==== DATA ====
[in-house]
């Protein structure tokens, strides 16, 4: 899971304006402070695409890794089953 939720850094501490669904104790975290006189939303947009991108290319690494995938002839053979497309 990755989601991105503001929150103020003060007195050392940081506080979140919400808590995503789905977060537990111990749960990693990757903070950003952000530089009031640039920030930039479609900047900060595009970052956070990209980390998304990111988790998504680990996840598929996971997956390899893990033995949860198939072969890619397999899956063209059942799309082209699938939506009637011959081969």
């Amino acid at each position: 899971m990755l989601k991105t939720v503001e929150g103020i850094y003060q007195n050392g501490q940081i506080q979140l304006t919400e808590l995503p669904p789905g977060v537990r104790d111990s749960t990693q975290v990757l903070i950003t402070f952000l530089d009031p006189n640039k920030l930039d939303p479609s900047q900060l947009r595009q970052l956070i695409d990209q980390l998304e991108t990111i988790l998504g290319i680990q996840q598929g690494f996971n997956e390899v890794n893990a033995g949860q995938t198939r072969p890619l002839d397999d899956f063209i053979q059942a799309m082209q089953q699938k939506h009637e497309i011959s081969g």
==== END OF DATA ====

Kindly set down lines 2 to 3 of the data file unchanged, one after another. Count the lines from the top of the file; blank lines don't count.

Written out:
């Protein structure tokens, strides 16, 4: 899971304006402070695409890794089953 939720850094501490669904104790975290006189939303947009991108290319690494995938002839053979497309 990755989601991105503001929150103020003060007195050392940081506080979140919400808590995503789905977060537990111990749960990693990757903070950003952000530089009031640039920030930039479609900047900060595009970052956070990209980390998304990111988790998504680990996840598929996971997956390899893990033995949860198939072969890619397999899956063209059942799309082209699938939506009637011959081969």
């Amino acid at each position: 899971m990755l989601k991105t939720v503001e929150g103020i850094y003060q007195n050392g501490q940081i506080q979140l304006t919400e808590l995503p669904p789905g977060v537990r104790d111990s749960t990693q975290v990757l903070i950003t402070f952000l530089d009031p006189n640039k920030l930039d939303p479609s900047q900060l947009r595009q970052l956070i695409d990209q980390l998304e991108t990111i988790l998504g290319i680990q996840q598929g690494f996971n997956e390899v890794n893990a033995g949860q995938t198939r072969p890619l002839d397999d899956f063209i053979q059942a799309m082209q089953q699938k939506h009637e497309i011959s081969g």